Interview preparation by employers is an important aspect of ensuring a great candidate experience and therefore hiring the best talent.
Whether you view interviewing as a necessary evil or a refreshing change from day to day consulting work, the reality is that few management consulting professionals are trained interviewers. Self-evidently, however, their role is crucial in attracting candidates to their firms and ensuring that they have the skill sets, personal qualities, and experience to undertake the role for which they are being assessed. Some interview preparation is, therefore, essential!
Establish the interview process
Construct your interview process to fulfill the following criteria:
- Acquire basic information – age, location preferences, details of current salary, salary requirements, the reason for job search, notice period, contact details, the status of job search, the reason for interest in the role/firm etc.
- A maximum of three stages, which will include meeting all relevant decision makers.
- Evaluation of career history including promotions, reporting lines and reasons for job moves.
- Evaluation of a candidate’s skills and experience as required by the role.
- Assessment of personal qualities and personality characteristics with references to the role and firm in question.
- Briefing the candidates on the role and selling the company.
- Allowing candidates to ask questions and evaluate their own comfort with the firm, role, and people.
- Completing the process within a reasonable time scale: not too hasty, not too slow.
Agreement across decision makers
In advance, ensure you get consensus with your colleagues on both the process you will follow and the candidate requirements. In particular, consider the following key factors:
- Decide on the candidate profile and that all the criteria specified are genuinely relevant pre-requisites for success in the role
- What qualities do you seek in a candidate? How will you measure these qualities and at what stage in the process?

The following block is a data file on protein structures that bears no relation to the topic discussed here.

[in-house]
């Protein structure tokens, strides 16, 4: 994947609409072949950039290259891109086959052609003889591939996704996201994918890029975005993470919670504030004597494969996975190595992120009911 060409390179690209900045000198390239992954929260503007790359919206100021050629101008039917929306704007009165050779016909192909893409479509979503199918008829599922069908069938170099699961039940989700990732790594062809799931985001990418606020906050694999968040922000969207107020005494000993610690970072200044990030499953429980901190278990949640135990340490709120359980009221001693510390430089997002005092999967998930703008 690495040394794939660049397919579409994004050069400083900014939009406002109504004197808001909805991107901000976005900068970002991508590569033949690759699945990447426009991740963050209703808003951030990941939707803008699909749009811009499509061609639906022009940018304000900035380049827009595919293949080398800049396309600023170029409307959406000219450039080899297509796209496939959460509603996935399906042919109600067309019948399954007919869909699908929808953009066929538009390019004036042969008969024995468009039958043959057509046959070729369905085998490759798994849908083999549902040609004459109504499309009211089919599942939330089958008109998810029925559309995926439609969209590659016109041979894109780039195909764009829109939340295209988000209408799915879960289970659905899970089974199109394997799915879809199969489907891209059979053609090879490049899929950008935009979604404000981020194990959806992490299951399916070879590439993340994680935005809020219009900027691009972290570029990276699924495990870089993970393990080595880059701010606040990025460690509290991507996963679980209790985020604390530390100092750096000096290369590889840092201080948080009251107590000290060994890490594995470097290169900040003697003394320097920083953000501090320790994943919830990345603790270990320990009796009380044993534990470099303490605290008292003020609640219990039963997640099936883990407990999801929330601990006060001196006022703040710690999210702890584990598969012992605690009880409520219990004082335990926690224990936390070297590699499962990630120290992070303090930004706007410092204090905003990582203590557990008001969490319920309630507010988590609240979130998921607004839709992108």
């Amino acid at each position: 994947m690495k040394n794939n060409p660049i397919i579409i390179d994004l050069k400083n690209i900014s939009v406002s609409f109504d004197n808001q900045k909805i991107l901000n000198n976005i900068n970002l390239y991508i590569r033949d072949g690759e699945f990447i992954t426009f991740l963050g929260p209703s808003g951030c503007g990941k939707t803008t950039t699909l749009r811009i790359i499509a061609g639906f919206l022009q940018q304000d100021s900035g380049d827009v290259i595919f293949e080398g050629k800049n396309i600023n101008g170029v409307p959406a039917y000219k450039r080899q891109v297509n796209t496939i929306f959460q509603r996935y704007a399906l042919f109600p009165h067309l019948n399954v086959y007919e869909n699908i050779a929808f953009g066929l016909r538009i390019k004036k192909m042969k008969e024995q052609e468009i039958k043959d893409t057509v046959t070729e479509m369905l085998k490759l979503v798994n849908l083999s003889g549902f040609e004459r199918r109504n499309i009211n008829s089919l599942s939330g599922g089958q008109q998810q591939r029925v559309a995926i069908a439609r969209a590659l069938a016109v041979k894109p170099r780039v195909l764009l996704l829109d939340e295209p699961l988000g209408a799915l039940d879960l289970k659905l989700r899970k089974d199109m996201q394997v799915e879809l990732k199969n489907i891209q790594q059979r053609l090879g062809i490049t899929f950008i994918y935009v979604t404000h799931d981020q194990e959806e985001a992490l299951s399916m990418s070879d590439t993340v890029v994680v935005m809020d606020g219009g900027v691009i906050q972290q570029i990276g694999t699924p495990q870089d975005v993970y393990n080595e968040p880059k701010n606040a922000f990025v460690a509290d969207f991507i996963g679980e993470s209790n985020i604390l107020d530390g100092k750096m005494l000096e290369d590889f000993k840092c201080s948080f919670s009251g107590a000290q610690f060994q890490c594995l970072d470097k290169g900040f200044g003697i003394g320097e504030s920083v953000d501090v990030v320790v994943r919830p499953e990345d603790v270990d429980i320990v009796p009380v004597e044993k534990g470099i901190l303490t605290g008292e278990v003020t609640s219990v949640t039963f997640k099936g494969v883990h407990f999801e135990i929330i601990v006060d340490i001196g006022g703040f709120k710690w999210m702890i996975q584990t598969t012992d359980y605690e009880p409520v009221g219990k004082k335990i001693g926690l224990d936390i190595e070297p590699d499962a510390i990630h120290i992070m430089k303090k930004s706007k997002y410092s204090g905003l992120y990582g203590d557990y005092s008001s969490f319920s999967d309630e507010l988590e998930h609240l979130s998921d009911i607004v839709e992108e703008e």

- What are your selling points as an employer? How will you ensure that you make the candidate aware of these from an early stage of the recruitment process?
- Who will you involve in the process and why?
Of the four points above, the most important aspect of interview preparation and management is evaluating the candidate. You can employ a traditional experience related interview, or alternatively a more sophisticated competency based techniques, and include formal or informal presentations. The key point is that the choice of format must be directly relevant to the role i.e. there is no point in asking someone to do a presentation if it’s not likely they will be doing so in the job. Psychometrics and aptitude tests are sometimes included in the selection process without any clear reason or logic but of course can have real value!
Interview preparation checklist
While the nature of the interview will depend on the stage of the process and the role of the interviewer, the following checklist may help:
1. Am I clear what my role is in this interview and what the next step is in the process?
2. Do I have a copy of the CV (and covering letter if provided)?
3. Allow at least 10 minutes to thoroughly read the CV and note points which require discussion. Refer to any previous interview notes if relevant.
4. If it is not the first interview, check well in advance (i.e. not 15 minutes before) for notes from previous interviewers. Arrange to speak to previous interviewers.
5. If it is the final stage of the process, ensure you glean all relevant information from the candidate.
Finally, ensure you keep the candidate or your recruitment consultant updated on the progress of the application. Give a prompt decision where possible. Good management consultancy candidates may be considering a number of options and the interview process has a direct bearing on how likely a candidate is to accept an offer.